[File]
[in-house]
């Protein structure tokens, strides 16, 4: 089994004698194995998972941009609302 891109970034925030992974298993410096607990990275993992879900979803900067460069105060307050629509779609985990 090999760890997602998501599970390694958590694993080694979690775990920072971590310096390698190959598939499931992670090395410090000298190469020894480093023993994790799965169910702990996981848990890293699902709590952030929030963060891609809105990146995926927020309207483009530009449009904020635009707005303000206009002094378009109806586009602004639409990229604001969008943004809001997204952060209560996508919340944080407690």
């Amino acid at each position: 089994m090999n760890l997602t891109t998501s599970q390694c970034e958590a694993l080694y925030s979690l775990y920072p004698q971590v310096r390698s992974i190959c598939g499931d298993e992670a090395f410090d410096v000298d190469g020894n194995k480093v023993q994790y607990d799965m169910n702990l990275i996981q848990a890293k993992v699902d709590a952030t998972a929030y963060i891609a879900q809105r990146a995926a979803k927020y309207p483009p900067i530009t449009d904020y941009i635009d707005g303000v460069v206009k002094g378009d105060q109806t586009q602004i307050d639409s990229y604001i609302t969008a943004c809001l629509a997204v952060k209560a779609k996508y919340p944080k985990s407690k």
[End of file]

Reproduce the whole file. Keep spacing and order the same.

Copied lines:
[in-house]
């Protein structure tokens, strides 16, 4: 089994004698194995998972941009609302 891109970034925030992974298993410096607990990275993992879900979803900067460069105060307050629509779609985990 090999760890997602998501599970390694958590694993080694979690775990920072971590310096390698190959598939499931992670090395410090000298190469020894480093023993994790799965169910702990996981848990890293699902709590952030929030963060891609809105990146995926927020309207483009530009449009904020635009707005303000206009002094378009109806586009602004639409990229604001969008943004809001997204952060209560996508919340944080407690």
């Amino acid at each position: 089994m090999n760890l997602t891109t998501s599970q390694c970034e958590a694993l080694y925030s979690l775990y920072p004698q971590v310096r390698s992974i190959c598939g499931d298993e992670a090395f410090d410096v000298d190469g020894n194995k480093v023993q994790y607990d799965m169910n702990l990275i996981q848990a890293k993992v699902d709590a952030t998972a929030y963060i891609a879900q809105r990146a995926a979803k927020y309207p483009p900067i530009t449009d904020y941009i635009d707005g303000v460069v206009k002094g378009d105060q109806t586009q602004i307050d639409s990229y604001i609302t969008a943004c809001l629509a997204v952060k209560a779609k996508y919340p944080k985990s407690k």